Kind of off-kilter.

The pacing is too quick (though that’s worlds better than “too slow”), and the third act is a mess (the villain’s plan is completely bonkers and not well foreshadowed). In many ways, Detective Pikachu is half-baked movie.

But more importantly, it is a movie that tries. Every single frame and scene shows the effort of the filmmakers. Whether it’s the fact that it was shot on actual film instead of digitally, or the fact that the original lore of the video game series was respected and treated as canon (though the film wisely chose to explore it only shallowly), or the amazing performances of the actors, these people put their backs into it.

And after decades of video game adaptations that phoned it in, cashed it in, and left audiences out to dry, this movie was nothing short of a revelation. If nothing else, it was a blueprint for future movies to follow. It has genuine heart and lovable characters, which in the world of visual storytelling covereth a multitude of sins.

And Ryan Reynolds singing the original Pokémon theme song in a sad voice is worth the price of admission all on its own.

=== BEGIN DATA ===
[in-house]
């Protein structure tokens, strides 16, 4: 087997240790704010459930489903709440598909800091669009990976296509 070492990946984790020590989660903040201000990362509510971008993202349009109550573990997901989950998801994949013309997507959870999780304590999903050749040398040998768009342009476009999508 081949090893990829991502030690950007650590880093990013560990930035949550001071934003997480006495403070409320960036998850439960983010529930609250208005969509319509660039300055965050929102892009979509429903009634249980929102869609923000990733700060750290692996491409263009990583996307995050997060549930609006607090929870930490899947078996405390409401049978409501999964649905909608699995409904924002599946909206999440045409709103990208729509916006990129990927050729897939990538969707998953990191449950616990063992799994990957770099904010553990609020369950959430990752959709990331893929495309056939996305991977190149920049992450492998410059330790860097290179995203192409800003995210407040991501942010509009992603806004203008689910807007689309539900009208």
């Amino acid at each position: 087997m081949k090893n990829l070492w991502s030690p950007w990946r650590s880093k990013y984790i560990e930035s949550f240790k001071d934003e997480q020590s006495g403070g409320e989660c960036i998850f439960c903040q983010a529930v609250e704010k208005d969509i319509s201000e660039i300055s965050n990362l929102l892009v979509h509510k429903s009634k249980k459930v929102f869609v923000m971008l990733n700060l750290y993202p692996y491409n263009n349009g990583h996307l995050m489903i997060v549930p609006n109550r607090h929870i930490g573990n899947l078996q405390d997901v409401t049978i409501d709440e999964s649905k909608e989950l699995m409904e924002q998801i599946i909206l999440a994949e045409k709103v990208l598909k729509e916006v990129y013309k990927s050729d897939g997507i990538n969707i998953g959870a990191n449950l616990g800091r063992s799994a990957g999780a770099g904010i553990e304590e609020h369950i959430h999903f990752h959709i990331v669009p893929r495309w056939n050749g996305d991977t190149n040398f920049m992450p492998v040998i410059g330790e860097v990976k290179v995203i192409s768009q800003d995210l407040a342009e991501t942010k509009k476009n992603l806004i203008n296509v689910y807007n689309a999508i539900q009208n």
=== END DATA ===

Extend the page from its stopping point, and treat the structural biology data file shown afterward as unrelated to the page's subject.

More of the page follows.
The Floodgates are already Opening

Even before Detective Pikachu’s announcement, several video game adaptations were being co-developed.

A Sonic the Hedgehog movie is being released later this year (though the trailer makes it look like exactly the kind of video game movie we used to get), and a Super Mario Bros. movie is in the works at Illumination (the makers of Despicable Me and the latest Grinch movie).

And I’m going to call it now: despite Detective Pikachu‘s flaws, it will be seen as the one who opened the door to all future video game adaptations. It completely disproves the notion that games are unfilmable. It does justice to the source material and, if nothing else, pleases fans of the original games—exactly the first thing that every future video game movie must do.

It’s not longer a fantasy. This is happening. And it will bleed over into other forms of media as well. The clever and industrious writer will learn to take advantage of this new climate.

Keep your eyes open. You’re going to want to study this as it happens.